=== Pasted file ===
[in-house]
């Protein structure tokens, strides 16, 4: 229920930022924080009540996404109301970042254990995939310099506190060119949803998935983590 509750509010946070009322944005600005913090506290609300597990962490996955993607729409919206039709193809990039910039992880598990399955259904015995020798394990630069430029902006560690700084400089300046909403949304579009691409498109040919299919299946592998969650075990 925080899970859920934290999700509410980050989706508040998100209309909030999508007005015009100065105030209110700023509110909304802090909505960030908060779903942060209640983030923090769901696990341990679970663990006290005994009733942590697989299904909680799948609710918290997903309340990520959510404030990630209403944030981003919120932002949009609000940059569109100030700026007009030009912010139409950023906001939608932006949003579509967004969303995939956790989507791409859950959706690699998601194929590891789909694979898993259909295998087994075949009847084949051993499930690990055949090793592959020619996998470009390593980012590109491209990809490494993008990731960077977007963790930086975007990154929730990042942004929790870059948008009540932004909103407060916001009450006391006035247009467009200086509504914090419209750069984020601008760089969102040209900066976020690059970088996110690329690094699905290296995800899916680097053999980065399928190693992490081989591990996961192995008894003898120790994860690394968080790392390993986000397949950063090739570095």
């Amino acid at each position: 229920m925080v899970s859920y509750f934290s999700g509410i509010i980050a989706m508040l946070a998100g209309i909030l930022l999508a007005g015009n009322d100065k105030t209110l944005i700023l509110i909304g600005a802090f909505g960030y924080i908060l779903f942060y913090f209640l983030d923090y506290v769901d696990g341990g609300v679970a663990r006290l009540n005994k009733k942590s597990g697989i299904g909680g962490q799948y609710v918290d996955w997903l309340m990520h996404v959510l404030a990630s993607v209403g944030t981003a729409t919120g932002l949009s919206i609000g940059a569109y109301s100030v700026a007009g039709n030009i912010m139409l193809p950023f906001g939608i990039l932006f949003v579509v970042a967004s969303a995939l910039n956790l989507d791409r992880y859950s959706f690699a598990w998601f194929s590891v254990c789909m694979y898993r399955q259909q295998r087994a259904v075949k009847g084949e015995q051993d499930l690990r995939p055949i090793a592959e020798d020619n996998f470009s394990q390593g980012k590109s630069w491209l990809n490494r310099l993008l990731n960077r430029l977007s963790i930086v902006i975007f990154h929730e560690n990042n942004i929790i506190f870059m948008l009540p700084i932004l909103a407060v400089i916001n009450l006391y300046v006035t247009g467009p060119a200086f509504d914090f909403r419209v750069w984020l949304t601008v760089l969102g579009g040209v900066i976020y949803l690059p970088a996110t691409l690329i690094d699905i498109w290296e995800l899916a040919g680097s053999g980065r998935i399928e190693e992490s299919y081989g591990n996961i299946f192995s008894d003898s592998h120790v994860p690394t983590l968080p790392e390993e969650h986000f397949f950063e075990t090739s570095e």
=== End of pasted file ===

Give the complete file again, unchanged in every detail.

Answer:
[in-house]
């Protein structure tokens, strides 16, 4: 229920930022924080009540996404109301970042254990995939310099506190060119949803998935983590 509750509010946070009322944005600005913090506290609300597990962490996955993607729409919206039709193809990039910039992880598990399955259904015995020798394990630069430029902006560690700084400089300046909403949304579009691409498109040919299919299946592998969650075990 925080899970859920934290999700509410980050989706508040998100209309909030999508007005015009100065105030209110700023509110909304802090909505960030908060779903942060209640983030923090769901696990341990679970663990006290005994009733942590697989299904909680799948609710918290997903309340990520959510404030990630209403944030981003919120932002949009609000940059569109100030700026007009030009912010139409950023906001939608932006949003579509967004969303995939956790989507791409859950959706690699998601194929590891789909694979898993259909295998087994075949009847084949051993499930690990055949090793592959020619996998470009390593980012590109491209990809490494993008990731960077977007963790930086975007990154929730990042942004929790870059948008009540932004909103407060916001009450006391006035247009467009200086509504914090419209750069984020601008760089969102040209900066976020690059970088996110690329690094699905290296995800899916680097053999980065399928190693992490081989591990996961192995008894003898120790994860690394968080790392390993986000397949950063090739570095």
């Amino acid at each position: 229920m925080v899970s859920y509750f934290s999700g509410i509010i980050a989706m508040l946070a998100g209309i909030l930022l999508a007005g015009n009322d100065k105030t209110l944005i700023l509110i909304g600005a802090f909505g960030y924080i908060l779903f942060y913090f209640l983030d923090y506290v769901d696990g341990g609300v679970a663990r006290l009540n005994k009733k942590s597990g697989i299904g909680g962490q799948y609710v918290d996955w997903l309340m990520h996404v959510l404030a990630s993607v209403g944030t981003a729409t919120g932002l949009s919206i609000g940059a569109y109301s100030v700026a007009g039709n030009i912010m139409l193809p950023f906001g939608i990039l932006f949003v579509v970042a967004s969303a995939l910039n956790l989507d791409r992880y859950s959706f690699a598990w998601f194929s590891v254990c789909m694979y898993r399955q259909q295998r087994a259904v075949k009847g084949e015995q051993d499930l690990r995939p055949i090793a592959e020798d020619n996998f470009s394990q390593g980012k590109s630069w491209l990809n490494r310099l993008l990731n960077r430029l977007s963790i930086v902006i975007f990154h929730e560690n990042n942004i929790i506190f870059m948008l009540p700084i932004l909103a407060v400089i916001n009450l006391y300046v006035t247009g467009p060119a200086f509504d914090f909403r419209v750069w984020l949304t601008v760089l969102g579009g040209v900066i976020y949803l690059p970088a996110t691409l690329i690094d699905i498109w290296e995800l899916a040919g680097s053999g980065r998935i399928e190693e992490s299919y081989g591990n996961i299946f192995s008894d003898s592998h120790v994860p690394t983590l968080p790392e390993e969650h986000f397949f950063e075990t090739s570095e």